Written in Milk, performance, 2001
These performances were inspired by Helene Cixous and ‘ecriture feminine.’ Messy sticky and smelly substances (later bitumen paint in paintings) were used to evoke theories about women’s bodies and the home. These materials were used to create textual and ephemeral installations that engaged all of the senses.
Written in Milk, durational performance, Dartington Hall, Devon, 2001
In addition to the references to a mother’s work, the long hours feeding and educating children, this performance writes the maternal body in order to enunciate it.
The room was filled with the sweet, sweet smell of almond oil warming in milk. The milk was used to write on a huge white cotton sheet that covered the span of the space (approximately 30×25 metres). Writing unconscious streams of text about motherhood (whatever came into my head) onto the cloth, took all day. Instead of completely disappearing the milk soaked through the cloth, leaving fatty deposits the floor underneath. The writing on the cloth was only partly legible and too large to be completely read or understood yet the smell of milk becoming stale over the course of the day enabled a different legibility.
The durational performance refers to ‘ecriture feminine’ (Helene Cixous) and writing the maternal body in order to enunciate it. It uses smell as well as vision to convey visibility for women’s lived experience of motherhood.
Description of work: the room is filled with the sweet, sweet smell of almond oil warming in milk. The milk is used to write on the white cotton that covers the huge span of the studio space (aprox 30×25 metres). Writing unconscious streams about my experiences of motherhood takes all day. Instead of completely disappearing, the milk soaks through leaving illegible fatty deposits on the cloth and the floor underneath. The room now smells disgusting and of stale milk.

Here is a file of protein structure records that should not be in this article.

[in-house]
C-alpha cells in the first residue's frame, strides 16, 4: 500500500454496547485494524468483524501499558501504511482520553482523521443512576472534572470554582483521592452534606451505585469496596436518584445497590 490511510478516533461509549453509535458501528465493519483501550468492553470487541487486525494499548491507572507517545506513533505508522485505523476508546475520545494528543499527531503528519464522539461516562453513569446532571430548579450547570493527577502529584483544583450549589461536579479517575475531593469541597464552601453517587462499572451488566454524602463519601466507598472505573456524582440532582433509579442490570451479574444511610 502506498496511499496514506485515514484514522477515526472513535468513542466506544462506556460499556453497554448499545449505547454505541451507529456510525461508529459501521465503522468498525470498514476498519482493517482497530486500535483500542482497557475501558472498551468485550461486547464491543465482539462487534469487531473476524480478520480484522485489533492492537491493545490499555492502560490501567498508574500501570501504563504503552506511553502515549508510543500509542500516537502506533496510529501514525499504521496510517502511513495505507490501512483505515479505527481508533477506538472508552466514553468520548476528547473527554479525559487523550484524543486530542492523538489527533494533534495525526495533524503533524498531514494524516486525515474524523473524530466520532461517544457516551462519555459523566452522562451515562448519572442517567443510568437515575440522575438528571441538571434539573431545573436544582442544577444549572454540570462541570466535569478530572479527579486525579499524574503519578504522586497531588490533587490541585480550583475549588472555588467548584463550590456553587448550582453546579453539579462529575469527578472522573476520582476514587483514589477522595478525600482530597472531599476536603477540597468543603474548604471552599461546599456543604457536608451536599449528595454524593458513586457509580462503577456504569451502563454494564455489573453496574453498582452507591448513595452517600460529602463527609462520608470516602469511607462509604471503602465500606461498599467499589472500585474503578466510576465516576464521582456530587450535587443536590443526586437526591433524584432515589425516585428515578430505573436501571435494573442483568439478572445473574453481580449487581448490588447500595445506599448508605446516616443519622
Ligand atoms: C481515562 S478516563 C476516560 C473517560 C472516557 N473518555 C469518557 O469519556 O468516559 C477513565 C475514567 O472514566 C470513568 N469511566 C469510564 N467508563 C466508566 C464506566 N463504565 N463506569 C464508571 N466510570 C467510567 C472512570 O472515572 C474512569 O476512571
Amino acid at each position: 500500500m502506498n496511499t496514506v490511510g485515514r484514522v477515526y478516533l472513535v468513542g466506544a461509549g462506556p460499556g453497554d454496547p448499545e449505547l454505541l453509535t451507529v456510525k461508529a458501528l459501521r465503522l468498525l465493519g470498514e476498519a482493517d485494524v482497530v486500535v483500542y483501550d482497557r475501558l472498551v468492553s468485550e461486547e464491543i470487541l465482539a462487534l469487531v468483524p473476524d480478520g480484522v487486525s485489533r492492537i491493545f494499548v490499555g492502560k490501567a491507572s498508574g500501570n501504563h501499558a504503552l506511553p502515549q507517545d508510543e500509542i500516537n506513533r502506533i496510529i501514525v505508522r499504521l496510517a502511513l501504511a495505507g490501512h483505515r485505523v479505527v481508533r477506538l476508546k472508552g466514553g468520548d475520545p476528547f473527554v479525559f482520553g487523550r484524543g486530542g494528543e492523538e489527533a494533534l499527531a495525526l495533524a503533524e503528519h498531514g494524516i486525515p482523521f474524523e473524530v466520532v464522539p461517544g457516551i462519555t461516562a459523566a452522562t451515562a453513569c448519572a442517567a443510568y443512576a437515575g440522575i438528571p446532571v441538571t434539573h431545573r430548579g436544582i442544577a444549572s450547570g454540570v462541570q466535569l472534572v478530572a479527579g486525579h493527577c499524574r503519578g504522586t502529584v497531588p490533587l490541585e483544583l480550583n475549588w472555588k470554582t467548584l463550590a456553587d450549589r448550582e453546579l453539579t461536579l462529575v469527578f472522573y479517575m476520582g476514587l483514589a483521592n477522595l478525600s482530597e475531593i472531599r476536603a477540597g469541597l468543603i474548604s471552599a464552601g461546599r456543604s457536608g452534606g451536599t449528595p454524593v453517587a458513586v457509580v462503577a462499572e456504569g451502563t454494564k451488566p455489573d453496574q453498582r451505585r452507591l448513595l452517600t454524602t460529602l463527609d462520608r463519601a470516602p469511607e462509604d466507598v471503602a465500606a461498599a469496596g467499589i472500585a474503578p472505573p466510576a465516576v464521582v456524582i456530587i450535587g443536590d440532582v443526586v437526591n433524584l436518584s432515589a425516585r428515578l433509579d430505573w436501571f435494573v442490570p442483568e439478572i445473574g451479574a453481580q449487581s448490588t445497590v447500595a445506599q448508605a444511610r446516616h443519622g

Written in Honey, performance-installation, Helmsley Castle, Yorkshire, English Heritage residency, 2002
Researching domestic histories of the period c. 1500 –1600, I used a combination of historical documents and fiction to write onto a huge voile cloth with local honey dripped from a stick. Voile is a semi-transparent material which when coated with honey becomes transparent. When the cloth was made into window hangings for the Tudor Mansion House, the light through the windows shone through the honey and revealed the text that had been inscribed onto it.
This process became a metaphor for all the lost, semi-invisible histories of women’s domestic lives that were not recorded historically because they were not thought significant enough.
In addition to workshops the site-specific voile window hangings were on show for a month in the Tudor Mansion House at Helmsley Castle.
View more more using messy and smelly substances.